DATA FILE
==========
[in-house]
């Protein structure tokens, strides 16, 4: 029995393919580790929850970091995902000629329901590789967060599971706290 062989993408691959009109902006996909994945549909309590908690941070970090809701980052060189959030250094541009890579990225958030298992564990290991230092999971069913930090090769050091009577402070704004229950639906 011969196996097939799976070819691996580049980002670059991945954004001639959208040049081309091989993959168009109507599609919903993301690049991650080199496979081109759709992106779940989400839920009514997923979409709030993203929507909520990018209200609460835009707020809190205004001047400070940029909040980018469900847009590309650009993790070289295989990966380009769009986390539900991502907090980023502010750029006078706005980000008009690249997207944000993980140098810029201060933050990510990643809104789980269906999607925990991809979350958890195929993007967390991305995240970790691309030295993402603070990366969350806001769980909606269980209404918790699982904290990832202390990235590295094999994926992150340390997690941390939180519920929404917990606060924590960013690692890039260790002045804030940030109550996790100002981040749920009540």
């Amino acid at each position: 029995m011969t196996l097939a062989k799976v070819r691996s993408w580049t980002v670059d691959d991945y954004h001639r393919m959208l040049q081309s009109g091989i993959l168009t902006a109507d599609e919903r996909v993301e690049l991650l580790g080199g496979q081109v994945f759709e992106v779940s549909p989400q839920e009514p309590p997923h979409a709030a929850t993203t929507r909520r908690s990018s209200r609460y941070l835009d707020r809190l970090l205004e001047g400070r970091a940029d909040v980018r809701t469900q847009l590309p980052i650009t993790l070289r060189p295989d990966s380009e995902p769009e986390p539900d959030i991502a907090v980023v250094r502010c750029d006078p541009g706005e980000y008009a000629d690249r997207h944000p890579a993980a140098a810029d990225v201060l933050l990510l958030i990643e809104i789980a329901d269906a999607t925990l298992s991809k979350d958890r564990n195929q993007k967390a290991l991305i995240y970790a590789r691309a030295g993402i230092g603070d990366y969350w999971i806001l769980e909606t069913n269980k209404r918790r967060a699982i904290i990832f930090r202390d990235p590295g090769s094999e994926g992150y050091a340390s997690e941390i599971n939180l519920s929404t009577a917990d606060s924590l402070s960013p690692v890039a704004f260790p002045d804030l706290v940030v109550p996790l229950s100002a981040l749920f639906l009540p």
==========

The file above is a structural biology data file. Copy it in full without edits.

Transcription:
[in-house]
């Protein structure tokens, strides 16, 4: 029995393919580790929850970091995902000629329901590789967060599971706290 062989993408691959009109902006996909994945549909309590908690941070970090809701980052060189959030250094541009890579990225958030298992564990290991230092999971069913930090090769050091009577402070704004229950639906 011969196996097939799976070819691996580049980002670059991945954004001639959208040049081309091989993959168009109507599609919903993301690049991650080199496979081109759709992106779940989400839920009514997923979409709030993203929507909520990018209200609460835009707020809190205004001047400070940029909040980018469900847009590309650009993790070289295989990966380009769009986390539900991502907090980023502010750029006078706005980000008009690249997207944000993980140098810029201060933050990510990643809104789980269906999607925990991809979350958890195929993007967390991305995240970790691309030295993402603070990366969350806001769980909606269980209404918790699982904290990832202390990235590295094999994926992150340390997690941390939180519920929404917990606060924590960013690692890039260790002045804030940030109550996790100002981040749920009540």
């Amino acid at each position: 029995m011969t196996l097939a062989k799976v070819r691996s993408w580049t980002v670059d691959d991945y954004h001639r393919m959208l040049q081309s009109g091989i993959l168009t902006a109507d599609e919903r996909v993301e690049l991650l580790g080199g496979q081109v994945f759709e992106v779940s549909p989400q839920e009514p309590p997923h979409a709030a929850t993203t929507r909520r908690s990018s209200r609460y941070l835009d707020r809190l970090l205004e001047g400070r970091a940029d909040v980018r809701t469900q847009l590309p980052i650009t993790l070289r060189p295989d990966s380009e995902p769009e986390p539900d959030i991502a907090v980023v250094r502010c750029d006078p541009g706005e980000y008009a000629d690249r997207h944000p890579a993980a140098a810029d990225v201060l933050l990510l958030i990643e809104i789980a329901d269906a999607t925990l298992s991809k979350d958890r564990n195929q993007k967390a290991l991305i995240y970790a590789r691309a030295g993402i230092g603070d990366y969350w999971i806001l769980e909606t069913n269980k209404r918790r967060a699982i904290i990832f930090r202390d990235p590295g090769s094999e994926g992150y050091a340390s997690e941390i599971n939180l519920s929404t009577a917990d606060s924590l402070s960013p690692v890039a704004f260790p002045d804030l706290v940030v109550p996790l229950s100002a981040l749920f639906l009540p």